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The association between physical activity and depression among individuals residing in Brazil

  • Gisele Dias de Oliveira
  • S. Cristina Oancea
  • Luciana B. Nucci
  • Nancy Vogeltanz-Holm
Original Paper

Abstract

Purpose

There is very limited literature investigating the association between physical activity (PA) and depression in South American countries such as Brazil. The purpose of the current study was to evaluate the prevalence of depression and its association with PA in a very large, representative sample of young adults (ages 18–39 years) (YA), middle-aged adults (ages 40–59 years) (MAA) and older adults (ages ≥ 60 years) (OA) residing in Brazil.

Methods

The sample for this cross-sectional study was based on the Brazilian National Health Survey conducted in 2013. The Personal Health Questionnaire depression scale (PHQ-8) was applied to measure current (past 2 weeks) depression as the outcome of interest, and the exposure was self-reported PA for leisure. Multivariable weighted logistic regression models were conducted to investigate the association between PA and depression while adjusting for socio-demographic characteristics and number of health comorbidities among YA, MAA and OA.

Results

The final study sample size was 59,399 (33,480 females; 25,919 males). After adjusting for the covariates of interest, the lack of PA for leisure was associated with a significant increase in depression only among males (YA: OR 1.45, 95% CI 1.02–2.06; MAA: OR 2.38, 95% CI 1.40–4.03; OA: OR 5.35, 95% CI 2.14–13.37). There was no significant association between PA for leisure and depression among females of all age groups.

Conclusions

Although PA for leisure is not associated with depression among Brazilian females, the obtained results suggest that this association is significant among Brazilian males, who may be able to benefit from PA for leisure to reduce their symptoms of depression.

Keywords

Brazil Physical activity Depression PNS National Health Survey 

Notes

Acknowledgements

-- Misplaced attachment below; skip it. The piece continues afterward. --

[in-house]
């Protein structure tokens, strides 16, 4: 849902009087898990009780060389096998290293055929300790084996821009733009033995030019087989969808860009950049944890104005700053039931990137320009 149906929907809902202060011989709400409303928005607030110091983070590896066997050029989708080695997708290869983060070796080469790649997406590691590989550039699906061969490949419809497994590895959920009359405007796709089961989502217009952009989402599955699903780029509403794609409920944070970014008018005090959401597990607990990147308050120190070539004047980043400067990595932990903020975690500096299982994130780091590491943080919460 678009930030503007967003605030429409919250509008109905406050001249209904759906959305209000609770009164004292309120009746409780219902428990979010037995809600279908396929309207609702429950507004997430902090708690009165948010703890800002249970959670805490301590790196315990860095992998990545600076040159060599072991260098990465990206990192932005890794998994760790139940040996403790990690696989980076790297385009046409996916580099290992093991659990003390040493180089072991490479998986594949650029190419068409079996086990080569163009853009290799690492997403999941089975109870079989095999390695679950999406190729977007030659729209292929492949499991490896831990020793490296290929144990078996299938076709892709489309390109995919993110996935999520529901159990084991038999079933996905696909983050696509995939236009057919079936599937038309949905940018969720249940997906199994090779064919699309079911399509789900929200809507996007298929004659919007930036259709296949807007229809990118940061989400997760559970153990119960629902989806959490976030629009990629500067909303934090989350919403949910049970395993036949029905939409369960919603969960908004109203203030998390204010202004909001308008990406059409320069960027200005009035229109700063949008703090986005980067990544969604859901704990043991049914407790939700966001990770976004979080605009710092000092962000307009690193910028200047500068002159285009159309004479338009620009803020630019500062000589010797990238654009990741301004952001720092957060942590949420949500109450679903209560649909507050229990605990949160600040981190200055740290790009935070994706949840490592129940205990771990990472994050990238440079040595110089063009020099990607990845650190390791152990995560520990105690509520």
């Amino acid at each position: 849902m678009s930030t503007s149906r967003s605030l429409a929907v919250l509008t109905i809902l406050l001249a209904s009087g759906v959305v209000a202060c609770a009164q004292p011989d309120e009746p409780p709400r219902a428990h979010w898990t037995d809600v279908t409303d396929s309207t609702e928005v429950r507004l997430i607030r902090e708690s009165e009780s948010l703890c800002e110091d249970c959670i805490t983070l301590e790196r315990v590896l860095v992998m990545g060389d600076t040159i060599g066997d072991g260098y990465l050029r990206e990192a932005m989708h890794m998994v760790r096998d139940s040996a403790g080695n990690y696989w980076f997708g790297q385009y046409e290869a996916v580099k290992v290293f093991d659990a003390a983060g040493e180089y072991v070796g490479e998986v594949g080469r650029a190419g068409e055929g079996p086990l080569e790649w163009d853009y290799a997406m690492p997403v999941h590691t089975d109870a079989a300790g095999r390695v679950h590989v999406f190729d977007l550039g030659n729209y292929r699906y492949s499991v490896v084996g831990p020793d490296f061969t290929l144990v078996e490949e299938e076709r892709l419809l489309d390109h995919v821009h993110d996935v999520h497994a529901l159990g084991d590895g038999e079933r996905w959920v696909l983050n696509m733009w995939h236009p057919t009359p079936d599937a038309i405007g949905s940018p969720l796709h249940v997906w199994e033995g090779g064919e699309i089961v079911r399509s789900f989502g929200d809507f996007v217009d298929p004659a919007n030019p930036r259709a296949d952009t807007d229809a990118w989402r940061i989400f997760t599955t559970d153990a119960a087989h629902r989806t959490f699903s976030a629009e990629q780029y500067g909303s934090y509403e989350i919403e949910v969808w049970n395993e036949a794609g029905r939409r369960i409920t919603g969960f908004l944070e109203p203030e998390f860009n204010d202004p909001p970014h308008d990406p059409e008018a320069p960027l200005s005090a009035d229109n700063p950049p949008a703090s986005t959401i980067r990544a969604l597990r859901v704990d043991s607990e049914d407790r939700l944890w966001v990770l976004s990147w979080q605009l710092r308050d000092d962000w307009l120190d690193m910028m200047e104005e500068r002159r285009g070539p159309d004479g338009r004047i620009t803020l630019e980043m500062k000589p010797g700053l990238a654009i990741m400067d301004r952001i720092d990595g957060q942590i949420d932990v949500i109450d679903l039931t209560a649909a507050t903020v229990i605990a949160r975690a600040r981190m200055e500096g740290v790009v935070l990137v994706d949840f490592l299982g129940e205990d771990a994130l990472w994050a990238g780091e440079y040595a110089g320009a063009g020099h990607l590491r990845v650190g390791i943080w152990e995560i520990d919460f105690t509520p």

Research reported in this publication was supported by an Institutional Development Award (IDeA) from the National Institute of General Medical Sciences of the National Institutes of Health under Grant no. P20GM103442.

Compliance with ethical standards

Conflict of interest

The authors declare that they have no conflict of interest.

Ethical standards

All human studies have been approved by the appropriate ethics committee and have therefore been performed in accordance with the ethical standards laid down in the 1964 Declaration of Helsinki and its later amendments. All persons gave their informed consent prior to their inclusion in the study.

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Copyright information

© Springer-Verlag GmbH Germany 2017

Authors and Affiliations

  • Gisele Dias de Oliveira
    • 1
  • S. Cristina Oancea
    • 1
  • Luciana B. Nucci
    • 2
  • Nancy Vogeltanz-Holm
    • 3
  1. 1.Department of Population Health, School of Medicine and Health SciencesUniversity of North DakotaGrand ForksUSA
  2. 2.Health Sciences Post Graduate Program, School of Medicine, Center of Health SciencesPontifícia Universidade Católica de CampinasCampinasBrazil
  3. 3.Center for Health Promotion and Prevention Research, School of Medicine and Health SciencesUniversity of North DakotaGrand ForksUSA

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